- Be identified as the genuine author of your work.
- Object to how others present your work. An example would be a situation where you feel it is a ‘derogatory’ presentation or it damages your reputation).
- Object to changes others make to your work.
As a performer you would have rights in your performances that would be separate to copyright. For example:
Suppose you are an actor in a play. In this example, you may have certain ‘economic rights’ in any recordings or broadcasts of their performance. This may apply even if they sell the copyright to a third party.
How to Stop People Using Your Work
As the owner of the work, you would have the responsibility to defend your intellectual property against cases of infringement.
But, be aware that some people, or certain organisations, may be able to use copyright work without the owner’s permission (see below). Typical examples include libraries and some schools.
So, you should always check whether the use of your work by another person or organisation is permitted before you try to stop them using it.
The Orphan Works Register
What if you think someone else is using your work and they are unaware that you own the rights? If this happens, the person or organisation must apply for a licence to use a work covered by copyright. It is the correct procedure to follow if the identity of the rights holder is unknown.
You can check the orphan works register online to find out if anyone has already applied, or is applying, to license your work.
If you discover that your work is in fact on the register, you would be able to:
- Apply to stop the application process made by someone else.
- Claim the licence fee paid by the applicant (if they already issued a licence to them).
Disputes about Copyright Licensing
A collecting society would be able to contact the Copyright Tribunal and act as an agent. The role of the tribunal is to resolve commercial licensing disputes between copyright owners and people who use their material.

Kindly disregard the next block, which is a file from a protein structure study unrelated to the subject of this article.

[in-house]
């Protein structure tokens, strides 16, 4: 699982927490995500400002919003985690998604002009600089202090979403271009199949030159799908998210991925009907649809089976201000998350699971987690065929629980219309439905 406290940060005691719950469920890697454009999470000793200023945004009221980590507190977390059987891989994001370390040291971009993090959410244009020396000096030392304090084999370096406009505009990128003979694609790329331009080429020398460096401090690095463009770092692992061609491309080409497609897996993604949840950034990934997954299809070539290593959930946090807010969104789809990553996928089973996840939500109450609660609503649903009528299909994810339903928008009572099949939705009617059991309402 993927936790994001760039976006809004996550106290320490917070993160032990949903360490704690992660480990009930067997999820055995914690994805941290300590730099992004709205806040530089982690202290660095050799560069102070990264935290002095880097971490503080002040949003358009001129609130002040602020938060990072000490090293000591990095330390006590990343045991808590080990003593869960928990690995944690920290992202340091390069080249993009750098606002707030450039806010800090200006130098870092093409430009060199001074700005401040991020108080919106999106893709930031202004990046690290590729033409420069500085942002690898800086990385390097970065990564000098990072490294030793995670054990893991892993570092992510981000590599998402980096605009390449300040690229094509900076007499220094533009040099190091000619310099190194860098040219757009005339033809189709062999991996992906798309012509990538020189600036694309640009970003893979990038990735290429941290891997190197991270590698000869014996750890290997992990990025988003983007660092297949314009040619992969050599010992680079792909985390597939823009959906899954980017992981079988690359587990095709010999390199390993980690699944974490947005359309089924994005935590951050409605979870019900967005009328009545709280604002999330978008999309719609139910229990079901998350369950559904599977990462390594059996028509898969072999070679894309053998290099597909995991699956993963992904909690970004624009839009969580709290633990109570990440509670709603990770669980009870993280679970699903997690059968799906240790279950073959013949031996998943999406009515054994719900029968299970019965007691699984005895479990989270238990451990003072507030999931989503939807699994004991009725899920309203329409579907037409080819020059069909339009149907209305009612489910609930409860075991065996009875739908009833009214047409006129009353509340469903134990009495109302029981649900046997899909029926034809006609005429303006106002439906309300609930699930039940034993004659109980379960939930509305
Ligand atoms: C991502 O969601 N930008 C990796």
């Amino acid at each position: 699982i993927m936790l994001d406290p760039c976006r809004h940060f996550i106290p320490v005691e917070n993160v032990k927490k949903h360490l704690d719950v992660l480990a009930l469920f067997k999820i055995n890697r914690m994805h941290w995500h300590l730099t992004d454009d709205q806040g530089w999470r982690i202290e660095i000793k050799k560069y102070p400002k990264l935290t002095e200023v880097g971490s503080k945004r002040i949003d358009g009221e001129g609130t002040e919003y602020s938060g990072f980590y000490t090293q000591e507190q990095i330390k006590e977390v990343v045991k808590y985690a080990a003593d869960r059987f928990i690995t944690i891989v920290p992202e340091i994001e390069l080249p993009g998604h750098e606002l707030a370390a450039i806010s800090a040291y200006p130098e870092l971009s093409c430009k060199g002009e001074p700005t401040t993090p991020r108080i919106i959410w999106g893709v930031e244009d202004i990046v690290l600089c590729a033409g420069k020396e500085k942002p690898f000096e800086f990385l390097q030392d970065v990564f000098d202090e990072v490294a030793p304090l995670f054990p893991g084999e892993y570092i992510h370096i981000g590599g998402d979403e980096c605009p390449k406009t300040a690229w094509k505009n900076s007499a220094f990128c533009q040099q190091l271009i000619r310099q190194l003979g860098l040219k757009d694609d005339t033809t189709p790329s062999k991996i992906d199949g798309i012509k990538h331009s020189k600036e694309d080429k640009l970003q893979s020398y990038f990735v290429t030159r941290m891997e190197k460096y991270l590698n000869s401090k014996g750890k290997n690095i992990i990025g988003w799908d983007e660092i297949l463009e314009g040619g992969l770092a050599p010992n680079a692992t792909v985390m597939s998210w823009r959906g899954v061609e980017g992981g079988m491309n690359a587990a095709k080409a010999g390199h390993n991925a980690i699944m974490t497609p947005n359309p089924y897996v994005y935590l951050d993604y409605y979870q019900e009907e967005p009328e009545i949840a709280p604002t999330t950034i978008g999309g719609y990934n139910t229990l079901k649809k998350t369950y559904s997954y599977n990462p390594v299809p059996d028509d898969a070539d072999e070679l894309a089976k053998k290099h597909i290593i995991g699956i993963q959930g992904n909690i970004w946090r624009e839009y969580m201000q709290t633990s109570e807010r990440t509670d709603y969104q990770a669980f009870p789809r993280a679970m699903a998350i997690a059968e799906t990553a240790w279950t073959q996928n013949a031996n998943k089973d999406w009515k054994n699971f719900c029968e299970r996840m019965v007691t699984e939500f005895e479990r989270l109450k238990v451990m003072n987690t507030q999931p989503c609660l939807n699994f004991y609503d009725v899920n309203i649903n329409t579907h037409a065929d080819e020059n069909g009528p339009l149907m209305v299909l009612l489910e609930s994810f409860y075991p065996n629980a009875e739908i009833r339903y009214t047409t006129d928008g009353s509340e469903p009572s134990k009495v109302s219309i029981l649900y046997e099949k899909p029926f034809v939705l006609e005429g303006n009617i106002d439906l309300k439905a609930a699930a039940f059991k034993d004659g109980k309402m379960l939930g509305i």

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Get Help with Copyright Law
The IPO Information Centre (details above) offers general advice about copyright law in the UK. You can also get advice on certain legal issues from an intellectual property (IP) professional.
There is another way to get more guidance about an area of copyright law. You can ask the Intellectual Property Office to publish specific guidance.
In some cases, they will publish a public ‘copyright notice’ if the question highlights a gap in general procedures of copyright guidance.
Check if You Need a Licence to Copy a Creative Work
You need permission from the owner of a creative work before you copy it (e.g. a diary, film, music, or a photograph).
So, what if you do not know who the owner is? In this case, you may need to get an ‘orphan works licence’ before you copy the work.
The steps you should follow, include:
- Checking whether copyright covers the work (you would not need a licence to copy it if not).
- Reading through the details of the exceptions to copyright allowing limited use without the permission of the copyright owner.
- Checking to see if the EU Orphan Works Directive covers the work (if so, no licence is required).
- Carrying out a diligent search to try and find out who owns the work that you want to copy (e.g. film and sound work, literary, or still visual art).
- Getting permission (e.g. applying for a licence) to copy a creative work when you cannot find the right holder. Read the orphan works licence guidance for further details.